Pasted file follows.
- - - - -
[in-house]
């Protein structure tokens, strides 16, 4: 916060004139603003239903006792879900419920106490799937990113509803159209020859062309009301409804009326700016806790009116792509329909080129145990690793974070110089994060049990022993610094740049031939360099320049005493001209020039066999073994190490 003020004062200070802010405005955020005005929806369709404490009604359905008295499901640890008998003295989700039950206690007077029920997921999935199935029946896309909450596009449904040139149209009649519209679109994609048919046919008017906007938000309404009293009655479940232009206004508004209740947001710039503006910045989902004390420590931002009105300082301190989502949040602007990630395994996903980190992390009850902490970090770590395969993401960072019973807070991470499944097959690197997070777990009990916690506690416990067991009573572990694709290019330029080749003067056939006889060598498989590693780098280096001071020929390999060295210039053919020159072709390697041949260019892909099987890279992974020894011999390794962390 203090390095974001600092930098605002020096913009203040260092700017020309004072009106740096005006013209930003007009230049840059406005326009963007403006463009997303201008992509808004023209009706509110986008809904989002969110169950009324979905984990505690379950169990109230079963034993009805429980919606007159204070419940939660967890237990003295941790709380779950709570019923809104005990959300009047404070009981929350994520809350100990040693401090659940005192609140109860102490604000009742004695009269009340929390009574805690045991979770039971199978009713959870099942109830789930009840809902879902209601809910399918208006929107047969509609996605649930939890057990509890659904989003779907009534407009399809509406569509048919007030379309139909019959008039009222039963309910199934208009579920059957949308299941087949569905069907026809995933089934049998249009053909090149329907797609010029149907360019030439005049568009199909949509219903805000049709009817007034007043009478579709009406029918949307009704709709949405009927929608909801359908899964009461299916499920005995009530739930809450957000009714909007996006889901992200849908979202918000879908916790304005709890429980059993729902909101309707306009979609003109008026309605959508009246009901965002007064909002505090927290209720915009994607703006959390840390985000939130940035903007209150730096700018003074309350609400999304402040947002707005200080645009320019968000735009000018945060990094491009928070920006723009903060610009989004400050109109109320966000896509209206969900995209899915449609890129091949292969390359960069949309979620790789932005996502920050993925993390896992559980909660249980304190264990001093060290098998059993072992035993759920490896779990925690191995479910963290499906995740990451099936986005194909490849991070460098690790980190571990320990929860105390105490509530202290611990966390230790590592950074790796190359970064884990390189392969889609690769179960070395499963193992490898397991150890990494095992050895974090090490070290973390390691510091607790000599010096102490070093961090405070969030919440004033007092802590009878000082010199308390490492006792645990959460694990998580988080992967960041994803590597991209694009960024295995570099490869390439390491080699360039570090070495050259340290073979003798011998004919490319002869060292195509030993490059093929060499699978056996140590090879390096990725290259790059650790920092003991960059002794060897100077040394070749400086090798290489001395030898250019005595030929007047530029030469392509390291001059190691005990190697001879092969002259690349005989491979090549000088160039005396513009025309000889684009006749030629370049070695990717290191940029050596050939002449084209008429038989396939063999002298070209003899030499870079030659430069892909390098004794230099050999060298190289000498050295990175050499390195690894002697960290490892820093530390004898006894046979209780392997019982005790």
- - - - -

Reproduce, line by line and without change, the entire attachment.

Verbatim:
[in-house]
């Protein structure tokens, strides 16, 4: 916060004139603003239903006792879900419920106490799937990113509803159209020859062309009301409804009326700016806790009116792509329909080129145990690793974070110089994060049990022993610094740049031939360099320049005493001209020039066999073994190490 003020004062200070802010405005955020005005929806369709404490009604359905008295499901640890008998003295989700039950206690007077029920997921999935199935029946896309909450596009449904040139149209009649519209679109994609048919046919008017906007938000309404009293009655479940232009206004508004209740947001710039503006910045989902004390420590931002009105300082301190989502949040602007990630395994996903980190992390009850902490970090770590395969993401960072019973807070991470499944097959690197997070777990009990916690506690416990067991009573572990694709290019330029080749003067056939006889060598498989590693780098280096001071020929390999060295210039053919020159072709390697041949260019892909099987890279992974020894011999390794962390 203090390095974001600092930098605002020096913009203040260092700017020309004072009106740096005006013209930003007009230049840059406005326009963007403006463009997303201008992509808004023209009706509110986008809904989002969110169950009324979905984990505690379950169990109230079963034993009805429980919606007159204070419940939660967890237990003295941790709380779950709570019923809104005990959300009047404070009981929350994520809350100990040693401090659940005192609140109860102490604000009742004695009269009340929390009574805690045991979770039971199978009713959870099942109830789930009840809902879902209601809910399918208006929107047969509609996605649930939890057990509890659904989003779907009534407009399809509406569509048919007030379309139909019959008039009222039963309910199934208009579920059957949308299941087949569905069907026809995933089934049998249009053909090149329907797609010029149907360019030439005049568009199909949509219903805000049709009817007034007043009478579709009406029918949307009704709709949405009927929608909801359908899964009461299916499920005995009530739930809450957000009714909007996006889901992200849908979202918000879908916790304005709890429980059993729902909101309707306009979609003109008026309605959508009246009901965002007064909002505090927290209720915009994607703006959390840390985000939130940035903007209150730096700018003074309350609400999304402040947002707005200080645009320019968000735009000018945060990094491009928070920006723009903060610009989004400050109109109320966000896509209206969900995209899915449609890129091949292969390359960069949309979620790789932005996502920050993925993390896992559980909660249980304190264990001093060290098998059993072992035993759920490896779990925690191995479910963290499906995740990451099936986005194909490849991070460098690790980190571990320990929860105390105490509530202290611990966390230790590592950074790796190359970064884990390189392969889609690769179960070395499963193992490898397991150890990494095992050895974090090490070290973390390691510091607790000599010096102490070093961090405070969030919440004033007092802590009878000082010199308390490492006792645990959460694990998580988080992967960041994803590597991209694009960024295995570099490869390439390491080699360039570090070495050259340290073979003798011998004919490319002869060292195509030993490059093929060499699978056996140590090879390096990725290259790059650790920092003991960059002794060897100077040394070749400086090798290489001395030898250019005595030929007047530029030469392509390291001059190691005990190697001879092969002259690349005989491979090549000088160039005396513009025309000889684009006749030629370049070695990717290191940029050596050939002449084209008429038989396939063999002298070209003899030499870079030659430069892909390098004794230099050999060298190289000498050295990175050499390195690894002697960290490892820093530390004898006894046979209780392997019982005790």